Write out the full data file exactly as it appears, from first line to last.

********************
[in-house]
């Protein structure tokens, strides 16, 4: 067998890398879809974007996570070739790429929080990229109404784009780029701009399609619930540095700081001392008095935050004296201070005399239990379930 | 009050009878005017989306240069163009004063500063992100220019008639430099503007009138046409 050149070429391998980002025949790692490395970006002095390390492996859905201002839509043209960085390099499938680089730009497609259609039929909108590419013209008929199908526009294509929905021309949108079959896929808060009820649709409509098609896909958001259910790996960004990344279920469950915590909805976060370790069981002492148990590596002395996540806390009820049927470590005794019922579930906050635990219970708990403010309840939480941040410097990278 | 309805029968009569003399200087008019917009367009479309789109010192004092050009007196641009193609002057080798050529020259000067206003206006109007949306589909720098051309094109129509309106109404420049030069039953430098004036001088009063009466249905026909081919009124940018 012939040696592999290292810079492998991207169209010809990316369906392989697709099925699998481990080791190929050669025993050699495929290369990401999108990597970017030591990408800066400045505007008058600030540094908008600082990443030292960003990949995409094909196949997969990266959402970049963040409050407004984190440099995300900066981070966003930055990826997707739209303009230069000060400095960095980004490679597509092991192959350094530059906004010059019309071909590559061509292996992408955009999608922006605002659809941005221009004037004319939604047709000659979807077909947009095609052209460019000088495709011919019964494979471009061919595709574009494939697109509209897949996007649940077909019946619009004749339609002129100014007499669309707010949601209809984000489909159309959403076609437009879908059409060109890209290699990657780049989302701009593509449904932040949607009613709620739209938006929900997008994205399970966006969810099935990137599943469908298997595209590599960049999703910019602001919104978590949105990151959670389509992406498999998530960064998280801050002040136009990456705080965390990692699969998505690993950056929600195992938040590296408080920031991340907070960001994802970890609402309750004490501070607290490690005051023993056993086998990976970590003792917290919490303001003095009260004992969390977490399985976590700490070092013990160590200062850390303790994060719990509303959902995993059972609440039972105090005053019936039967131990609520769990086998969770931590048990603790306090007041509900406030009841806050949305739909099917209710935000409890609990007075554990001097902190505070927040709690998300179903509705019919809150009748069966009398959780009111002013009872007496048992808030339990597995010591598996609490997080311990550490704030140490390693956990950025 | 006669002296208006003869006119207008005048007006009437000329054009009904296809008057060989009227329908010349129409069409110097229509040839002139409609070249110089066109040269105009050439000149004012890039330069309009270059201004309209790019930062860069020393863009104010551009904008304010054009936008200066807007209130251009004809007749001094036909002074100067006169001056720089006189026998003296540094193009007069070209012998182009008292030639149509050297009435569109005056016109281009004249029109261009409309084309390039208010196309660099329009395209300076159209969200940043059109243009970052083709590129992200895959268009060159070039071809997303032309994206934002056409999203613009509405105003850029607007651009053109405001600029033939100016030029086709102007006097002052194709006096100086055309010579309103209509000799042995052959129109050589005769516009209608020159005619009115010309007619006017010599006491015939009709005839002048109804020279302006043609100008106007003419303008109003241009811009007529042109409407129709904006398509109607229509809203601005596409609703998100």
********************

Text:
[in-house]
């Protein structure tokens, strides 16, 4: 067998890398879809974007996570070739790429929080990229109404784009780029701009399609619930540095700081001392008095935050004296201070005399239990379930 | 009050009878005017989306240069163009004063500063992100220019008639430099503007009138046409 050149070429391998980002025949790692490395970006002095390390492996859905201002839509043209960085390099499938680089730009497609259609039929909108590419013209008929199908526009294509929905021309949108079959896929808060009820649709409509098609896909958001259910790996960004990344279920469950915590909805976060370790069981002492148990590596002395996540806390009820049927470590005794019922579930906050635990219970708990403010309840939480941040410097990278 | 309805029968009569003399200087008019917009367009479309789109010192004092050009007196641009193609002057080798050529020259000067206003206006109007949306589909720098051309094109129509309106109404420049030069039953430098004036001088009063009466249905026909081919009124940018 012939040696592999290292810079492998991207169209010809990316369906392989697709099925699998481990080791190929050669025993050699495929290369990401999108990597970017030591990408800066400045505007008058600030540094908008600082990443030292960003990949995409094909196949997969990266959402970049963040409050407004984190440099995300900066981070966003930055990826997707739209303009230069000060400095960095980004490679597509092991192959350094530059906004010059019309071909590559061509292996992408955009999608922006605002659809941005221009004037004319939604047709000659979807077909947009095609052209460019000088495709011919019964494979471009061919595709574009494939697109509209897949996007649940077909019946619009004749339609002129100014007499669309707010949601209809984000489909159309959403076609437009879908059409060109890209290699990657780049989302701009593509449904932040949607009613709620739209938006929900997008994205399970966006969810099935990137599943469908298997595209590599960049999703910019602001919104978590949105990151959670389509992406498999998530960064998280801050002040136009990456705080965390990692699969998505690993950056929600195992938040590296408080920031991340907070960001994802970890609402309750004490501070607290490690005051023993056993086998990976970590003792917290919490303001003095009260004992969390977490399985976590700490070092013990160590200062850390303790994060719990509303959902995993059972609440039972105090005053019936039967131990609520769990086998969770931590048990603790306090007041509900406030009841806050949305739909099917209710935000409890609990007075554990001097902190505070927040709690998300179903509705019919809150009748069966009398959780009111002013009872007496048992808030339990597995010591598996609490997080311990550490704030140490390693956990950025 | 006669002296208006003869006119207008005048007006009437000329054009009904296809008057060989009227329908010349129409069409110097229509040839002139409609070249110089066109040269105009050439000149004012890039330069309009270059201004309209790019930062860069020393863009104010551009904008304010054009936008200066807007209130251009004809007749001094036909002074100067006169001056720089006189026998003296540094193009007069070209012998182009008292030639149509050297009435569109005056016109281009004249029109261009409309084309390039208010196309660099329009395209300076159209969200940043059109243009970052083709590129992200895959268009060159070039071809997303032309994206934002056409999203613009509405105003850029607007651009053109405001600029033939100016030029086709102007006097002052194709006096100086055309010579309103209509000799042995052959129109050589005769516009209608020159005619009115010309007619006017010599006491015939009709005839002048109804020279302006043609100008106007003419303008109003241009811009007529042109409407129709904006398509109607229509809203601005596409609703998100």